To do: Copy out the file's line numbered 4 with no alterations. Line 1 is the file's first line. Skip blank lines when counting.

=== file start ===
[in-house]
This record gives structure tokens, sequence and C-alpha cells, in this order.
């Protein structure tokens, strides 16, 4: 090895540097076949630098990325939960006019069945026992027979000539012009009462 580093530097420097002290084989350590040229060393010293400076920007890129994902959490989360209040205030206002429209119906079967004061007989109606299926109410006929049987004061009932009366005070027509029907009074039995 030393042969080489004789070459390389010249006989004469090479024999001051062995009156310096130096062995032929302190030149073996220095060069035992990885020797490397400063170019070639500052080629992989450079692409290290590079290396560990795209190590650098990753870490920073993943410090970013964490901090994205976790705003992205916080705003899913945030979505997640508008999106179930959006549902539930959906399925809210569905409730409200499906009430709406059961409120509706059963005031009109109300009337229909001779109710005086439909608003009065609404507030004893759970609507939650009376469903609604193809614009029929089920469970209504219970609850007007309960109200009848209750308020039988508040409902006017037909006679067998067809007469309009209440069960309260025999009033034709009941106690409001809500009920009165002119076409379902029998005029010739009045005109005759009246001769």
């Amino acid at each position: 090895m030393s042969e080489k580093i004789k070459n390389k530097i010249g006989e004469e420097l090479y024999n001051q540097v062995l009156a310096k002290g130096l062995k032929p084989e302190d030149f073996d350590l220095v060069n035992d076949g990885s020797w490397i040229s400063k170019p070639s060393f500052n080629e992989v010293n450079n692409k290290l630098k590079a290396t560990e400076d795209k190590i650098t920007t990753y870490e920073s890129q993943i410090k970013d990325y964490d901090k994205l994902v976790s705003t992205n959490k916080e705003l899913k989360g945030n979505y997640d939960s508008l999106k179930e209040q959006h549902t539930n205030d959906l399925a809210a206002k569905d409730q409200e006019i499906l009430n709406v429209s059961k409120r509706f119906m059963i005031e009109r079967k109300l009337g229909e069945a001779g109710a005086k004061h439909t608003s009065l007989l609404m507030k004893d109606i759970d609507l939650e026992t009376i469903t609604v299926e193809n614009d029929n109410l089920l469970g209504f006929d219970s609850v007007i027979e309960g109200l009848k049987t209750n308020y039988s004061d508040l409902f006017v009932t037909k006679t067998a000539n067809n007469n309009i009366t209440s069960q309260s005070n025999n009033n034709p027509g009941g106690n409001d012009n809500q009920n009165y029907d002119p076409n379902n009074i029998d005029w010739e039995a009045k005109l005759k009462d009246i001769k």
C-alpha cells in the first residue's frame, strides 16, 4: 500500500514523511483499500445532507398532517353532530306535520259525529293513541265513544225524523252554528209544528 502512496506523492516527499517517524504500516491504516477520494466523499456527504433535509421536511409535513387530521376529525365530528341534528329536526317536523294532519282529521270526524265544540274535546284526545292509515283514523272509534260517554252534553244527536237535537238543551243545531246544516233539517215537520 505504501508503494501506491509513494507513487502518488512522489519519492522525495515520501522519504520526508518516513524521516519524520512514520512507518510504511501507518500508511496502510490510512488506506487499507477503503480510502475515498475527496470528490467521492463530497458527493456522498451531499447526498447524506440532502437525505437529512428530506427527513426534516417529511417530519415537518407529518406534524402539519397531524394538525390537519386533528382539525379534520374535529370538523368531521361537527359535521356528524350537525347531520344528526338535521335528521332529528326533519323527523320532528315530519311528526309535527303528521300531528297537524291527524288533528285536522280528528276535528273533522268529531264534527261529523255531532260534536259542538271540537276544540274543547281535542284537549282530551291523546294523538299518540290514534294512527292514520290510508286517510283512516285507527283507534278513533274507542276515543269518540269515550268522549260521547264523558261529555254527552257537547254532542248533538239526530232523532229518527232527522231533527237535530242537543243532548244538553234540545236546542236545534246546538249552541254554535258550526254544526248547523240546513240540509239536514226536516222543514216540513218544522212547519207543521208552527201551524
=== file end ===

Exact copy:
């Amino acid at each position: 090895m030393s042969e080489k580093i004789k070459n390389k530097i010249g006989e004469e420097l090479y024999n001051q540097v062995l009156a310096k002290g130096l062995k032929p084989e302190d030149f073996d350590l220095v060069n035992d076949g990885s020797w490397i040229s400063k170019p070639s060393f500052n080629e992989v010293n450079n692409k290290l630098k590079a290396t560990e400076d795209k190590i650098t920007t990753y870490e920073s890129q993943i410090k970013d990325y964490d901090k994205l994902v976790s705003t992205n959490k916080e705003l899913k989360g945030n979505y997640d939960s508008l999106k179930e209040q959006h549902t539930n205030d959906l399925a809210a206002k569905d409730q409200e006019i499906l009430n709406v429209s059961k409120r509706f119906m059963i005031e009109r079967k109300l009337g229909e069945a001779g109710a005086k004061h439909t608003s009065l007989l609404m507030k004893d109606i759970d609507l939650e026992t009376i469903t609604v299926e193809n614009d029929n109410l089920l469970g209504f006929d219970s609850v007007i027979e309960g109200l009848k049987t209750n308020y039988s004061d508040l409902f006017v009932t037909k006679t067998a000539n067809n007469n309009i009366t209440s069960q309260s005070n025999n009033n034709p027509g009941g106690n409001d012009n809500q009920n009165y029907d002119p076409n379902n009074i029998d005029w010739e039995a009045k005109l005759k009462d009246i001769k």